For several years, Cantrell roamed the midwestern countryside on the carnival circuit. "I ran the midget race cars on dirt tracks in the daytime and I rassel'd winner-take-all on the 'ad show' at night. The 'ad show' would be held in a tent with a stage outside. And you'd go up there on the stage, and challenge someone to rassle you. They would bark you up and ballyhoo you and to get up the heat, you'd pick out some big bruiser in the audience — the bully of the town, ya know. And you'd find out who he was, and spit in his face! An man, they came at you, and you had your match right then. And I tell ya, some of these country boys get a hold on you, why they'd saw your head off. But you had the referee working with you, and when he saw you were in trouble, he'd break it up. But for every minute they's stay with you, they'd get five dollars. Well in those days, you couldn't let a guy stay in there long. You had to beat him quick, or it cost you a lot of money."

Cantrell plied this unholy trade for nine years in the small towns of Arkansas, Mississippi, Tennessee, Kentucky, and Indiana. "Now believe me, it wasn't to defraud the public or anything else. It was just a way of life, and it's going on the same way now. But I enjoyed it, it was a challenge — just like boat racing."

Ironically, Cantrell's wrestling brought him closer to the network of Gold Cup racers based in Detroit. "I rassled for Adam Weissmuller the promoter in Pontiac, Flint, Jackson and several small towns in that territory. And I was rasslin’ at the Arena Gardens down on Woodward Avenue. A newspaper guy was there — Harry LeDuc — and we got to talkin’ about Gar Wood. And I said, 'Sure would like to see that boat.' I was interested in anything connected with boats — I wasn't interested in anything else. And we started talking about boats, and I told LeDuc about our racing in the Mississippi Valley. I wrote home and got a bunch of pictures and brought them back and showed them to him pictures of the Who Cares, the Why Worry, the Louisville Kid, the Eucestro, the Kentucky Colonel, the Hoosier Boy, the Hoosier Girl and the Hermes — all those boats. LeDuc was quite interested in them."

After the Depression, Cantrell returned to Detroit, on several occasions with his own boats to race in the 725 limited class.

Cantrell has now established a reputation in the 725 class in the Ohio Valley, and LeDuc remembers him from those sweaty nights at the Arena Gardens.

"When I came back with the Why Worry boats, Harry LeDuc — I'd say one of the best reporters in the business — he interviewed me. And I was on top then. Oh, I had all the records in the 725s, and I had won both the Brad Price Trophy and the Webb Trophy three times."

Still, Cantrell's prominence in the Gold Cup class was yet to come. In the late forties, Cantrell tried his hand in car racing at Indianapolis, and he achieved modest success. "I tried it five times, but I only qualified twice — in '48 and '49. I fooled around with a couple of teams, trying to get them going. Then all the good rides were gone, and that was the end of that."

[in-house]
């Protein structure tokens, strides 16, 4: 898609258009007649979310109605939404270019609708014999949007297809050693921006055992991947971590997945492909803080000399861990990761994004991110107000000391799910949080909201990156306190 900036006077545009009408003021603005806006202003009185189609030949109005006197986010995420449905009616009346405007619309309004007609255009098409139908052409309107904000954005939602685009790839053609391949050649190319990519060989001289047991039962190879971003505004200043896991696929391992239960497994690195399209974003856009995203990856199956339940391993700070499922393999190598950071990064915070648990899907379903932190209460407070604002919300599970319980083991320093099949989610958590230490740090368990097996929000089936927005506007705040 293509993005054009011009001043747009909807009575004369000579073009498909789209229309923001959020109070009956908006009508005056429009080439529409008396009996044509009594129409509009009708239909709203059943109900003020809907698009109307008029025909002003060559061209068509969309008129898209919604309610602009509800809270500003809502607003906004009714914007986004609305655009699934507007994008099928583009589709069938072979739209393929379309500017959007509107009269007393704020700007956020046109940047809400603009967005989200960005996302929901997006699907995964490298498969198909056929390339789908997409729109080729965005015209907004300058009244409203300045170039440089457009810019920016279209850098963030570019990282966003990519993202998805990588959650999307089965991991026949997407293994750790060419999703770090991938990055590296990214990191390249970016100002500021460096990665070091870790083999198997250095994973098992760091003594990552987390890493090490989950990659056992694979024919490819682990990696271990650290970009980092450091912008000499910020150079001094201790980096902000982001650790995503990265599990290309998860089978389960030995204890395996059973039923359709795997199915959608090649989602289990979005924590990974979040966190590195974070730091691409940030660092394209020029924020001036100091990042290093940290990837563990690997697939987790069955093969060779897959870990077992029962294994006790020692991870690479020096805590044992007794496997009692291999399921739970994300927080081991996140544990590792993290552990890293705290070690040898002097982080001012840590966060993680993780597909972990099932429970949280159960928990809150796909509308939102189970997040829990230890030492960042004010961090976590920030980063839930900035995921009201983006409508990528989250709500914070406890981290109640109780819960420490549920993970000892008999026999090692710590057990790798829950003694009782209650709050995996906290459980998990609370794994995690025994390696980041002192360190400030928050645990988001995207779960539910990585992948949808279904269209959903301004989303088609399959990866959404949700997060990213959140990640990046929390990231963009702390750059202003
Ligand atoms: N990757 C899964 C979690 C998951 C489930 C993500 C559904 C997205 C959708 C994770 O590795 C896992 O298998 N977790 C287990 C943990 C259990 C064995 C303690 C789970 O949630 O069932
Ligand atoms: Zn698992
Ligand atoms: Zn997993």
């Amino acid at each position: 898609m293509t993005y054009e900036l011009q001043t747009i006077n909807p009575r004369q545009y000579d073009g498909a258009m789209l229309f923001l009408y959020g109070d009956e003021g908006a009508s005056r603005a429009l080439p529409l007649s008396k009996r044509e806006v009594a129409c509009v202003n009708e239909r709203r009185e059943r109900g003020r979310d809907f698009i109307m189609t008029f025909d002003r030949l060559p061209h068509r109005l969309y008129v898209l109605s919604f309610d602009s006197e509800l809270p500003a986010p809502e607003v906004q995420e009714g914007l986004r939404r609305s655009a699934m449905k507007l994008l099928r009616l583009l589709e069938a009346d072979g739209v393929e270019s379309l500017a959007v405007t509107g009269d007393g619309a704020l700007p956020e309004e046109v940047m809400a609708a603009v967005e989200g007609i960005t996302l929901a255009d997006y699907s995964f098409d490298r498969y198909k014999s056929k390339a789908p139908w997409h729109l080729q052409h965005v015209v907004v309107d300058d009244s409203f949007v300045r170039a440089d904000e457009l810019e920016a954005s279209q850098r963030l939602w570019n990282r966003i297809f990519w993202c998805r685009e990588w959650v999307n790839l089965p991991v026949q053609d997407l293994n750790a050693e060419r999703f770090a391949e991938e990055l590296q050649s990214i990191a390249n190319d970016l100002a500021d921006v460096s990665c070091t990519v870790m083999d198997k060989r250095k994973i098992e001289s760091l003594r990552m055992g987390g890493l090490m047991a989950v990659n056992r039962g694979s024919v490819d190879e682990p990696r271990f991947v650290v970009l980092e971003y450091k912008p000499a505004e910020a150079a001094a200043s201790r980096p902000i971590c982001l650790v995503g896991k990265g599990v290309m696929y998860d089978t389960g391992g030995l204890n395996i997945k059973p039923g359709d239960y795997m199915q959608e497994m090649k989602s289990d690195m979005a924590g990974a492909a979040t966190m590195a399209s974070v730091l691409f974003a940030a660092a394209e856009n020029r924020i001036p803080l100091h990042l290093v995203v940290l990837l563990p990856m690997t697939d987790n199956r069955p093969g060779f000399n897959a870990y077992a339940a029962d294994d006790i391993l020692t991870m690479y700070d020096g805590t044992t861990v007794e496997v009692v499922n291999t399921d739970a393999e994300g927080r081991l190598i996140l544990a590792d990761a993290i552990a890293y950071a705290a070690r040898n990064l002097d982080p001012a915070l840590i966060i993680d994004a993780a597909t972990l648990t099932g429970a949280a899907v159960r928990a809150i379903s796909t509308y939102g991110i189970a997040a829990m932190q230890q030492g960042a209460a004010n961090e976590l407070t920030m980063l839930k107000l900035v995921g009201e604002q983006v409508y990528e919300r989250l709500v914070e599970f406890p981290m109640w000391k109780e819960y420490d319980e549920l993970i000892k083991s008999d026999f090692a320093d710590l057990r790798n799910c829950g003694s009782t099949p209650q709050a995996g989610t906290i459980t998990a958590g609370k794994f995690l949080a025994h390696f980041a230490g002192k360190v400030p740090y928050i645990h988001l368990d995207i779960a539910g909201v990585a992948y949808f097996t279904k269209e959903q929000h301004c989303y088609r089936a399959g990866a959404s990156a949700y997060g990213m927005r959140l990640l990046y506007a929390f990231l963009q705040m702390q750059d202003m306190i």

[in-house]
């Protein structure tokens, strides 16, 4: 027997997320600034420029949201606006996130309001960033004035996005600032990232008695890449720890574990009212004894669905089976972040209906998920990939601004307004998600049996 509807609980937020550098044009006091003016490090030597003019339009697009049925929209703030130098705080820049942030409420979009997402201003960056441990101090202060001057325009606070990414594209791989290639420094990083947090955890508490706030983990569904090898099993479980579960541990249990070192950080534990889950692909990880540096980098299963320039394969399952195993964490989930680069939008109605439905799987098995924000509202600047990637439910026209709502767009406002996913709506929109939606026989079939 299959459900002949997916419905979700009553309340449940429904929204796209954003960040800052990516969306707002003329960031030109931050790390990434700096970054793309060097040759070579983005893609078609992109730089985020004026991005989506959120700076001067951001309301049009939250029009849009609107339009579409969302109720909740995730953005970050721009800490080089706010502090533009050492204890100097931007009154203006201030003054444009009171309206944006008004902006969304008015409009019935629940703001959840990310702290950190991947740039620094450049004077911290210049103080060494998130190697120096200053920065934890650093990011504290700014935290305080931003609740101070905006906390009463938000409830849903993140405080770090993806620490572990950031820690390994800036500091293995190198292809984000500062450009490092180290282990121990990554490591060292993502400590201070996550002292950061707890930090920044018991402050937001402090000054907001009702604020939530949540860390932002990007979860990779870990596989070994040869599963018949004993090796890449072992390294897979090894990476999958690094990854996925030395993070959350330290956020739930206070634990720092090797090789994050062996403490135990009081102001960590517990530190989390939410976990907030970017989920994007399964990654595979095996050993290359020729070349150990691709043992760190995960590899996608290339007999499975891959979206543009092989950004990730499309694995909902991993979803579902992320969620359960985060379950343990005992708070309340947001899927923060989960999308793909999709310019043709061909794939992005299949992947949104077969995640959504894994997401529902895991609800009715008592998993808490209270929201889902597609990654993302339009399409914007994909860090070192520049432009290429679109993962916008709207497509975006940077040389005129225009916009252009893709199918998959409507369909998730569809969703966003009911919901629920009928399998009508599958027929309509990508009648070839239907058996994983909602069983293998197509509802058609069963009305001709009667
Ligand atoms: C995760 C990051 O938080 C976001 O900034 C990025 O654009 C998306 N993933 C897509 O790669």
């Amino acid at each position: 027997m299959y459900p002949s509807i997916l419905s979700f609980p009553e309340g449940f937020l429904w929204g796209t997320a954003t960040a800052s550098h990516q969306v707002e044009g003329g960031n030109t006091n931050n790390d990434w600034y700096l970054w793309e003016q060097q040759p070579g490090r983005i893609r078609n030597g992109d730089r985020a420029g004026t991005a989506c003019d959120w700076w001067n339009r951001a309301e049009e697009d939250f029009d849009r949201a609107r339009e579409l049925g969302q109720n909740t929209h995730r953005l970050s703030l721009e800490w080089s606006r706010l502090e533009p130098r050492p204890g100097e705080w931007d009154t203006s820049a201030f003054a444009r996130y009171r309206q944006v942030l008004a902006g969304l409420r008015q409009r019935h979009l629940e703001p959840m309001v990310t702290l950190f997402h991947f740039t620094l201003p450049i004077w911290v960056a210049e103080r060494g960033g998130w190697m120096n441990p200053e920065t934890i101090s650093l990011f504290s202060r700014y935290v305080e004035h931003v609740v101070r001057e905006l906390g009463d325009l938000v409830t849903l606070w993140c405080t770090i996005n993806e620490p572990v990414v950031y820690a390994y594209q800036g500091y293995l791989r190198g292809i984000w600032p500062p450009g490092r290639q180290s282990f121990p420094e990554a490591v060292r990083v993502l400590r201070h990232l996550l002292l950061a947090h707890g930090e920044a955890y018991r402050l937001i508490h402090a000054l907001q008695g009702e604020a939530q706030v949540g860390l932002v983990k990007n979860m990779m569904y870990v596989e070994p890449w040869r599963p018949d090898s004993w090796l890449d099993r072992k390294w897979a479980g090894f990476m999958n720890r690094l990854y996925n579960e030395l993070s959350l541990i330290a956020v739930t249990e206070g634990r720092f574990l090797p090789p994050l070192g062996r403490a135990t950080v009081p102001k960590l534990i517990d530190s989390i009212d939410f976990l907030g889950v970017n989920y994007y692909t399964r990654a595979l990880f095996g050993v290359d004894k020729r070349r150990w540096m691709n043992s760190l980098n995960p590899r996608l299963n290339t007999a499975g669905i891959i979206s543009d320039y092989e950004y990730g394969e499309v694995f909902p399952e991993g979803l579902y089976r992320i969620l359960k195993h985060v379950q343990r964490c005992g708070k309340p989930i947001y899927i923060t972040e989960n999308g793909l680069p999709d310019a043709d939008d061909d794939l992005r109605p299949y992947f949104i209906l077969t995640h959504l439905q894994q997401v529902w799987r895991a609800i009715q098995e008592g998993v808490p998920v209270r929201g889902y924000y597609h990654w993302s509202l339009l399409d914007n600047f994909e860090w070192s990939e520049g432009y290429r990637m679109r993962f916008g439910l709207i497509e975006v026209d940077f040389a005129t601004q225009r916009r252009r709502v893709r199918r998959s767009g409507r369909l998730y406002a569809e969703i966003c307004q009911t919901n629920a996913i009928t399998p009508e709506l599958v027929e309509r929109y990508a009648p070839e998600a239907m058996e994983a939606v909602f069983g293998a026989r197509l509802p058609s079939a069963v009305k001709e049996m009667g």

After the disappointments at Indianapolis, Cantrell's telephone rang. At the other end were two, young Detroit boatracers — Ed Gregory and Ed Schoenherr. "They called and asked me if I'd take a ride in the My Sweetie. And I said, 'well, who built it?' And they told me. And I knew of John Hacker, he had quite a reputation. And I said, 'Yeah, I'll come up and take a ride in it.' They told me what power they had in it."

"They were two young guys. Their daddy had a boat in the bootlegger class, they called it. Their ambition was to win the Gold Cup. These guys had come up through school together, and they wanted a boat. Engines were surplus then, Allison engines, and so they got hold of John Hacker and he designed it and they let Les Staudacher built it."

Cantrell tested My Sweetie on the Detroit River. It was one of those moments that come unexpectedly, and stay with you as long as you live. "Great feeling! Gawd! I'd never had anything like that before. I was surprised and quite frightened the first time I set in it with all that big powerplant in it. I'd never seen anything like that or that big! But it felt good. Just felt good to have all that power underneath you. Just like when I got out of the flathead and started driving overhead on race tracks. Geez, you have all that power underneath, and you just stomp on it. Boy, I tell ya, it makes you alert real quick. You come alive because that thing will skin you up real quick. You got to stay with it."

Schoenherr and Gregory liked what they saw, too, and Cantrell was asked to drive the Sweetie — "for nothin, just expenses, ya know." Cantrell remembers coming to Detroit as a star, but he was uncomfortable with it. "Well, that was quite a step for me. When I came to Detroit I was in the position then just like Muncey is now. I had to try out everybody's boat, take a ride in it and, man, there were some miserable ones there — they came out from the woodpiles and everywhere. You couldn't believe the designs and stuff — everybody wanted to get into the act. And I had to take a ride in all of them — try em out and pass opinion on them, what they needed an all."

But the limelight did not carry Cantrell very fast for very long. "The first year — 1948 — I could've won any steeplechase in the country — it's make three big leaps, and I'd have to get out of it. Old man Hacker had put a hook in the backend of it, so the driver was settin' right over the water."

Nineteen forty-nine was an altogether different year. During the racing off-season, Staudacher cut 21 inches off the back end of The Sweetie, and the copper fairwater underneath the shaft was cast. The boat's bottom was straightened and Hacker's hook was removed. "That year we won 32 heats out of 33 starts — it's never been equalled up, but I don't bark about it."